As the Seder begins, we offer an invitation: let all who are hungry come and eat. Every year I am blown away by the openness of this invitation and the incredible way we as a community rise to the occasion to fulfill its promise. I am struck by two yearnings the Seder endeavors to address, the first a hunger for actual food, the second a hunger for community and friendship.
The Seder is a promise of hope. Hope arises from hesed or love. When we know someone cares for us, or when we care for someone else, we realize suddenly the healing possibilities inherent in our actions. Feeding someone who is hungry offers them hope. It relieves the mind of the deadening qualities of real hunger. It strengthens the body to have resources to escape poverty and find new pathways. For the person helping, they remind themselves of their own ability to make a difference. By making a donation to Second Harvest, I remind myself of my capacity to help others and to alleviate the suffering in the world. By bringing blessing and hesed into the lives of others, I remind myself that blessing and hesed exist within me. This also engenders hope.
Hunger exists as a real challenge in our community, as does the quest for meaning in our own lives. Second Harvest has hundreds of thousands of clients every month in Santa Clara. Housing the men’s shelter this year has been an aspect of our communal preparation for Passover. Nearly a hundred volunteers have given of their time to serve and visit with the men staying at Kol Emeth. This too is a way to get ready for Passover. Creating such opportunities to volunteer and donate create a fertile ground in the self for the words of hope we will recite at the Seder.
The Seder also invites community and friendship. Soloveitchik teaches that there are two aspects to Adam in the Bible. First, is the Adam who is commanded to fill the earth and master it. Here in Silicon Valley we are very connected to Adam the builder, the maker, the one who forms social and communal structures capable of achieving enormous scientific and physical feats. Yet there is another Adam, an Adam who is lonely. An Adam for whom companionship is about sharing fear, emptiness, joy, a wholeness of self. Silicon Valley is advanced in this area of human interaction.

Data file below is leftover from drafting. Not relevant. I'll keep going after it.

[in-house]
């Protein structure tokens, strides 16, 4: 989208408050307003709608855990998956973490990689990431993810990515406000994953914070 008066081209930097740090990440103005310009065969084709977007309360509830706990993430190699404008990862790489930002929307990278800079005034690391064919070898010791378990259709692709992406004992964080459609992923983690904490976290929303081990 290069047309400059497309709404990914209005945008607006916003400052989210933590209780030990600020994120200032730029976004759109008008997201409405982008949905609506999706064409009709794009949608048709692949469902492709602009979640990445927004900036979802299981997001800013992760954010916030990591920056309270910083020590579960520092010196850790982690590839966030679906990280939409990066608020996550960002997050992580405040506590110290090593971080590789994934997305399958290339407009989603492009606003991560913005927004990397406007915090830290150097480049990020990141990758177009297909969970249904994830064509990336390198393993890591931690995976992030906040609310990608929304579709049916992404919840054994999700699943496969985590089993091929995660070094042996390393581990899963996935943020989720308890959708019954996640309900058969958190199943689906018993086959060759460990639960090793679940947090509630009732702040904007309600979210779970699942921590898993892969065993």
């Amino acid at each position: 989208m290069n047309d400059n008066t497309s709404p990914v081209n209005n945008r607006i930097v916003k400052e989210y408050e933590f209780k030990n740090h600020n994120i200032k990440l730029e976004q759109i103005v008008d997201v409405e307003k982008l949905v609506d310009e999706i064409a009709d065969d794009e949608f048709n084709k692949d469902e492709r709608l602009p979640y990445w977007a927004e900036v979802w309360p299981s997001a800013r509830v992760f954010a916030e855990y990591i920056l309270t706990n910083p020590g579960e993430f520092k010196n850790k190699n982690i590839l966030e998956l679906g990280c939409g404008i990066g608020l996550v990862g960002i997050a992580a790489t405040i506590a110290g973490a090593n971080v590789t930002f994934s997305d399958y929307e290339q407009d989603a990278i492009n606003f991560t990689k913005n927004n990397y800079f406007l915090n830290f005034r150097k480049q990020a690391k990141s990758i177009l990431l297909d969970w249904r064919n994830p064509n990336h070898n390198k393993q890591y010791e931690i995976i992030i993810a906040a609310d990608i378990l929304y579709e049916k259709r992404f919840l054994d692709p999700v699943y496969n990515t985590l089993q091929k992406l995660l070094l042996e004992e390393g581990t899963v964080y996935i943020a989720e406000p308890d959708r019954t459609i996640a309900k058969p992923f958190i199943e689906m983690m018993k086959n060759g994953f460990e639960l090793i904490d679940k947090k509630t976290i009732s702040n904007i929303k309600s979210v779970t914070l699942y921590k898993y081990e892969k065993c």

The Seder is one way of building the sustaining relationships that second part of our selves so craves and needs. When we open our home to others, or receive an invitation, there is something special and sacred that takes place. People come to know each other over the breaking of matzoh, the shared message of hope in the Seder, in a very different way than in an office building or physics lab.
This year, I urge you to find a way of hosting people around Passover. It may be at the Seder, or at another time. Perhaps you have attended another person’s Seder for many years. Maybe host one on the other night this year, not only to reciprocate, but also to invite others, particularly people without a place. Kol Emeth every year offers Seder matching. We host people from our community and from the larger community in need of a place. Last year, one of our members hosted a couple in town for cancer treatments at Stanford. What an amazing gift for both giver and receiver! Feel free to reach out for a place, but also to offer a chair. Who knows? Maybe your guest will turn out to be Elijah….
I wish you blessing in your preparations, and may those preparations create pathways in your own heart towards love, blessing, and hope.
Rabbi David Booth